Alaskan Cruisetour Photo Gallery


Our Stateroom (looking in from doorway). That's Mom in the mirror.

On boarding the ship, you will first be shown to your stateroom. As you're probably aware, most staterooms are rather small. In fact, if you've never cruised before, it's probably smaller than you imagine. Our stateroom, an inside room on the Baja deck (deck 10), was about the size of a small child's bedroom (about 130-140 square feet). In this tiny space you will find two small bunks, a desk and chair, a chest of drawers, closet, TV, safe, refrigerator, and of course the head (bathroom for you landlubbers). That doesn't leave much room for two people to walk around.

The outside staterooms appeared to be slightly larger, but not by much. Having a balcony may have given us a bit more room to move around, but I felt the amount of time we would have spent on the balcony wasn't worth the additional costs, especially since you only get a 180-degree view. As it is, we spent very little time in the stateroom except when sleeping.

Our Stateroom (looking out from my bunk)

Princess promises that all staterooms are equipped with 110-volt, 60-cycle AC current with standard U.S. plug fittings, a promise they likely keep. Our stateroom, however, had only one available outlet, visible above just below the left side of the mirror. It was a fairly constant balancing act keeping things plugged in that needed charging (camera batteries, laptop, camcorder battery). My battery charger in particular was a tough fit in the limited space provided. Bringing an extension cord along would have been worthwhile.

Every stateroom is assigned a steward who comes in several times a day to clean, make the beds, refresh the fruit basket, turn down the beds at night, etc. You can make his or her job a bit easier by keeping clutter off the beds and other surfaces - if you don't, it can be quite a challenge figuring out where it is after the steward moves things around. Our Steward, Ermelindo Martin (or maybe Martin Ermelindo - he wasn't clear on that) seemed to live under our bunks. Every time we left the cabin, no matter how little time we were gone, things had been straightened up, used towels and washcloths replaced, etc. by the time we got back. Had we asked, he probably would have told us bedtime stories at night.

Looking forward up the L-O-N-G hallway outside our stateroom

Location of your stateroom is an important consideration - you can choose an inside or outside stateroom (most, but not all, outside staterooms have balconies), as well as whether you want to be forward, aft, or midships, or on the port or starboard sides. Staterooms are available on decks 5, 6, and 8-12. Pricing for the various locations can differ considerably - up to $2,550 above the base price.

Generally, midships inside staterooms near the bottom of the ship experience the least motion. You may have heard that Alaska cruises aren't usually subject to a great deal of motion, and in general, that's true. However, there are several areas (the Queen Charlotte Sound and the Gulf of Alaska in particular) where ship motion can be distinctly noticeable, especially when attempting to sleep at night or riding the elevators. More than one person experienced seasickness on our cruise despite generally calm seas.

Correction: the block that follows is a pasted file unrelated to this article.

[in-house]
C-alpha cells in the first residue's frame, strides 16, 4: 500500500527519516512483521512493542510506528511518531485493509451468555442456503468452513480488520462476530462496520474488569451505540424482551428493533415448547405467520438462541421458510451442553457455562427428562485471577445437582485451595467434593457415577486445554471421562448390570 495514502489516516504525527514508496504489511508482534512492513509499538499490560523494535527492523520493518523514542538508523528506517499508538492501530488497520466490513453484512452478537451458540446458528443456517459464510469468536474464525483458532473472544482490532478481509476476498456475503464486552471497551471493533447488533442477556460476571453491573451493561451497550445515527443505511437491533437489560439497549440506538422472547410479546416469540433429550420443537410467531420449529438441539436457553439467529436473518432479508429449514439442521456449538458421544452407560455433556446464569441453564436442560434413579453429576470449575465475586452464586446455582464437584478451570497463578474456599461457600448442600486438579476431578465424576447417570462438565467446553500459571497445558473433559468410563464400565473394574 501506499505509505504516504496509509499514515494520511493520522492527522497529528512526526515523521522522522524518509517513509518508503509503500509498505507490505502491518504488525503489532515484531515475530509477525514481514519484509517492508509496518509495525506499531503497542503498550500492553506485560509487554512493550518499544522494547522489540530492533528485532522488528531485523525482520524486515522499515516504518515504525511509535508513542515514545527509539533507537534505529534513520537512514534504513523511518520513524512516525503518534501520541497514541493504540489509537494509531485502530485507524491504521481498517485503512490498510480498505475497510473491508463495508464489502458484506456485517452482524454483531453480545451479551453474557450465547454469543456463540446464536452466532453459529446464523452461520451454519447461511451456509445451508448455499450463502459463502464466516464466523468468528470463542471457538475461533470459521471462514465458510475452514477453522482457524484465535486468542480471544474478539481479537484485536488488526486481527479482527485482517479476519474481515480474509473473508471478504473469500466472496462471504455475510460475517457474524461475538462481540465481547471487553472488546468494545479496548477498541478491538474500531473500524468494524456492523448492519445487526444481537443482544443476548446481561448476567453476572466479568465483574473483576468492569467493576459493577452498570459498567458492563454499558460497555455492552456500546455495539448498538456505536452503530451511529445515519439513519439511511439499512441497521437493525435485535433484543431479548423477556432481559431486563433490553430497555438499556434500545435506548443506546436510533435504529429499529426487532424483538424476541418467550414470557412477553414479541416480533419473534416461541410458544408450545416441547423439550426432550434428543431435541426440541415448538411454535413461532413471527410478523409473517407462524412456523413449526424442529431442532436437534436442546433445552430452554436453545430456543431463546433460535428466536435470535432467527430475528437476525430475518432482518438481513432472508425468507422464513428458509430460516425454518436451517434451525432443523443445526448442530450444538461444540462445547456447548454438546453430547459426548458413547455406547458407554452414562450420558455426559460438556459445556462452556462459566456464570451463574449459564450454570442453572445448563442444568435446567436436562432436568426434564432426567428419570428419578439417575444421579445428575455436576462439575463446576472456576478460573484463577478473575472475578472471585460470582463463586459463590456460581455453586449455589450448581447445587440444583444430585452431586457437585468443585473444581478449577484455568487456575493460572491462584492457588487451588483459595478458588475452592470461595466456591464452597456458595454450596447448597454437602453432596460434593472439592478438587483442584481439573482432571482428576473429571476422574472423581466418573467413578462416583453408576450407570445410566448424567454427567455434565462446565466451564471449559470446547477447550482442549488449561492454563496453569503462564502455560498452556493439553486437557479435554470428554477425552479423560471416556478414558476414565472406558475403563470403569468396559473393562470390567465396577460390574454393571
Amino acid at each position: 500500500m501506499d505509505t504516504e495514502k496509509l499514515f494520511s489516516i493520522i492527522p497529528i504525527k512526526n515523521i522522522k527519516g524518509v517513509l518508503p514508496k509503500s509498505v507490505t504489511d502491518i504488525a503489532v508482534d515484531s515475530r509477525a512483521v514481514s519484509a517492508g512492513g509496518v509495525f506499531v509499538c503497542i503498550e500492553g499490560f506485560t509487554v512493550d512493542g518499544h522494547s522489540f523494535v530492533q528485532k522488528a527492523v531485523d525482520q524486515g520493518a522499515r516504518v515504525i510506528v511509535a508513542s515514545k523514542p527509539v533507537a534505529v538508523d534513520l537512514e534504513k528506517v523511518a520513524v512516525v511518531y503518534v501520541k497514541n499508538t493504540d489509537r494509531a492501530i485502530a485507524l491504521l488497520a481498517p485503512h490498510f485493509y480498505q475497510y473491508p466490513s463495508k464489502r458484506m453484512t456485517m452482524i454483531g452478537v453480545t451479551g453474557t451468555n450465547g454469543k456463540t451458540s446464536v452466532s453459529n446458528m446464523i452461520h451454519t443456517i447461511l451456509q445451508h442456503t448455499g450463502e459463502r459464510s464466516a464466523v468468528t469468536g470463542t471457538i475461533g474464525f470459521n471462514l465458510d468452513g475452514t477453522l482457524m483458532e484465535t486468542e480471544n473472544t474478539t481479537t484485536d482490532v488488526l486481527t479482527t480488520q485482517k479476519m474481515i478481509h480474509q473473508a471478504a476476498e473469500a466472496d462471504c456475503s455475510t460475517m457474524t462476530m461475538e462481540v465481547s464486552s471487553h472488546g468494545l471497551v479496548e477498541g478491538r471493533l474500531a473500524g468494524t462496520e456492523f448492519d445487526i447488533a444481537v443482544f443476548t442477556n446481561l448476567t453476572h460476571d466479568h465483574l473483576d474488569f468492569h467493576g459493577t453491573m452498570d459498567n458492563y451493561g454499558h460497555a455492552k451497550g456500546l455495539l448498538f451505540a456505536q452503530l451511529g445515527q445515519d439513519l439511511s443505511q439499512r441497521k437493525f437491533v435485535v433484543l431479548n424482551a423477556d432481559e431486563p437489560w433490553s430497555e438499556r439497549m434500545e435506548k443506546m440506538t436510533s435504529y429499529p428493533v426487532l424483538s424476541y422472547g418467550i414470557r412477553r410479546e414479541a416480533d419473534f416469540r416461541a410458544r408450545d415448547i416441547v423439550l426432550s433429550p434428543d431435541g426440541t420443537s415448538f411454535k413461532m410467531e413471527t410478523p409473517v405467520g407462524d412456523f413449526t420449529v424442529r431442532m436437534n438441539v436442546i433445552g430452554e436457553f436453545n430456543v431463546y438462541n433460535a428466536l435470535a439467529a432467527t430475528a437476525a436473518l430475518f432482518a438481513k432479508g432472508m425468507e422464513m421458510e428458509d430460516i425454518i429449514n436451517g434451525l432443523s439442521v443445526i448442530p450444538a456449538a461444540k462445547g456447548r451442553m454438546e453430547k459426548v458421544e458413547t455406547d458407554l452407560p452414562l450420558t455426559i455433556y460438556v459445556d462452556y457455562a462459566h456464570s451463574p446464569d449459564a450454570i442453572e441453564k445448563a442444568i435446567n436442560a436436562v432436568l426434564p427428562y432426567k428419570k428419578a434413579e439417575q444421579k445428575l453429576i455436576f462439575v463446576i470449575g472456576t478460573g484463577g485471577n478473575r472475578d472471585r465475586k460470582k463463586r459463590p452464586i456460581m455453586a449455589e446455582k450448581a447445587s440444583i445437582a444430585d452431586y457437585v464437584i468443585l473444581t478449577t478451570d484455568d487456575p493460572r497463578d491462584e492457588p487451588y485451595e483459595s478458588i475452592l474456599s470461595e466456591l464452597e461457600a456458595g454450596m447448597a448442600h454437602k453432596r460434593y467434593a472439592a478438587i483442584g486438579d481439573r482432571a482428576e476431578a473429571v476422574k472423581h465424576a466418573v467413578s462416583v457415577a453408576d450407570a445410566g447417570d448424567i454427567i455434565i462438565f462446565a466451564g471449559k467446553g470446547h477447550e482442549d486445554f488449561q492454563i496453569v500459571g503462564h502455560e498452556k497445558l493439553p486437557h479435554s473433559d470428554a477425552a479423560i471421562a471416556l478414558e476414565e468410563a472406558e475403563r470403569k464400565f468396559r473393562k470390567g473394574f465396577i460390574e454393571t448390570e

Our stateroom was an inside stateroom located on the Baja deck (deck 10), very close to midships, so we had no problem with seasickness. Even so, what motion there was seemed to make my indigestion problems more severe than usual (or maybe it was just the rich food).

Another consideration for some people is distance to the elevators. There are no midships elevators on the decks with staterooms, so the walk can be lengthy for someone with limited mobility. Above, you can see the view looking forward outside our stateroom - this hallway is tremendously long, and is nearly as long looking aft. The forward elevator banks are roughly halfway up the hallway as seen above, and an equal distance aft.

Before the ship leaves port, an emergency drill is held in which all passengers must participate. This involves going to your stateroom (without using the elevators), retrieving your life jackets, then using the stairs to go to the muster stations on deck 7. Again, if you have mobility problems, you should try to get a stateroom that will involve a minimum use of stairs during this drill.

The pre-departure drill is not the only emergency briefing you will receive. Every time you board a boat, train, plane, helicopter, bus, automobile, tramway, golf cart, bicycle, or skateboard, you will first have to sit through a short safety briefing pointing out the various emergency exits, fire extinguishers, first-aid kits, and other related information. These briefings are even more extensive than those federally mandated briefings you get from the airlines - they're sort of amusing at first, but become tiring quickly.

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Copyright © 1999, Pete Hanson